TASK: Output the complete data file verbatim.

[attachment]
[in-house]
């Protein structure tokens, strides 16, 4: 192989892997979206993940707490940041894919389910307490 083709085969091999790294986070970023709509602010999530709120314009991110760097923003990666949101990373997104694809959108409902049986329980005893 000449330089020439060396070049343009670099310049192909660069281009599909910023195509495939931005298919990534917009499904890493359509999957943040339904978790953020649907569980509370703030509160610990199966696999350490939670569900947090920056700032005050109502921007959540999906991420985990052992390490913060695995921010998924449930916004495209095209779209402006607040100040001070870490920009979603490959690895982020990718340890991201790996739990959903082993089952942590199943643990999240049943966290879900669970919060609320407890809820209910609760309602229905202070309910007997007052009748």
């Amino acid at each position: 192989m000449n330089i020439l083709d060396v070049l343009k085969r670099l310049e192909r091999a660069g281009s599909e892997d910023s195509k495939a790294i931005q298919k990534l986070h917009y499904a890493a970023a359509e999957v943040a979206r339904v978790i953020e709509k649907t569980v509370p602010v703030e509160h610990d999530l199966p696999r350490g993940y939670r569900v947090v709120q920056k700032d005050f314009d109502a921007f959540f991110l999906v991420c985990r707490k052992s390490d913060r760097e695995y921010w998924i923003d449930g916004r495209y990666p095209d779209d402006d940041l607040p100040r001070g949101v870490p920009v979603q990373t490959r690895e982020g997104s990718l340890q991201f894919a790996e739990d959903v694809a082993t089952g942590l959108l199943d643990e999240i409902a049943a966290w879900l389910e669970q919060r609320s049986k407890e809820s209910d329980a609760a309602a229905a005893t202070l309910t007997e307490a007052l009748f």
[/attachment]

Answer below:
[in-house]
């Protein structure tokens, strides 16, 4: 192989892997979206993940707490940041894919389910307490 083709085969091999790294986070970023709509602010999530709120314009991110760097923003990666949101990373997104694809959108409902049986329980005893 000449330089020439060396070049343009670099310049192909660069281009599909910023195509495939931005298919990534917009499904890493359509999957943040339904978790953020649907569980509370703030509160610990199966696999350490939670569900947090920056700032005050109502921007959540999906991420985990052992390490913060695995921010998924449930916004495209095209779209402006607040100040001070870490920009979603490959690895982020990718340890991201790996739990959903082993089952942590199943643990999240049943966290879900669970919060609320407890809820209910609760309602229905202070309910007997007052009748």
């Amino acid at each position: 192989m000449n330089i020439l083709d060396v070049l343009k085969r670099l310049e192909r091999a660069g281009s599909e892997d910023s195509k495939a790294i931005q298919k990534l986070h917009y499904a890493a970023a359509e999957v943040a979206r339904v978790i953020e709509k649907t569980v509370p602010v703030e509160h610990d999530l199966p696999r350490g993940y939670r569900v947090v709120q920056k700032d005050f314009d109502a921007f959540f991110l999906v991420c985990r707490k052992s390490d913060r760097e695995y921010w998924i923003d449930g916004r495209y990666p095209d779209d402006d940041l607040p100040r001070g949101v870490p920009v979603q990373t490959r690895e982020g997104s990718l340890q991201f894919a790996e739990d959903v694809a082993t089952g942590l959108l199943d643990e999240i409902a049943a966290w879900l389910e669970q919060r609320s049986k407890e809820s209910d329980a609760a309602a229905a005893t202070l309910t007997e307490a007052l009748f």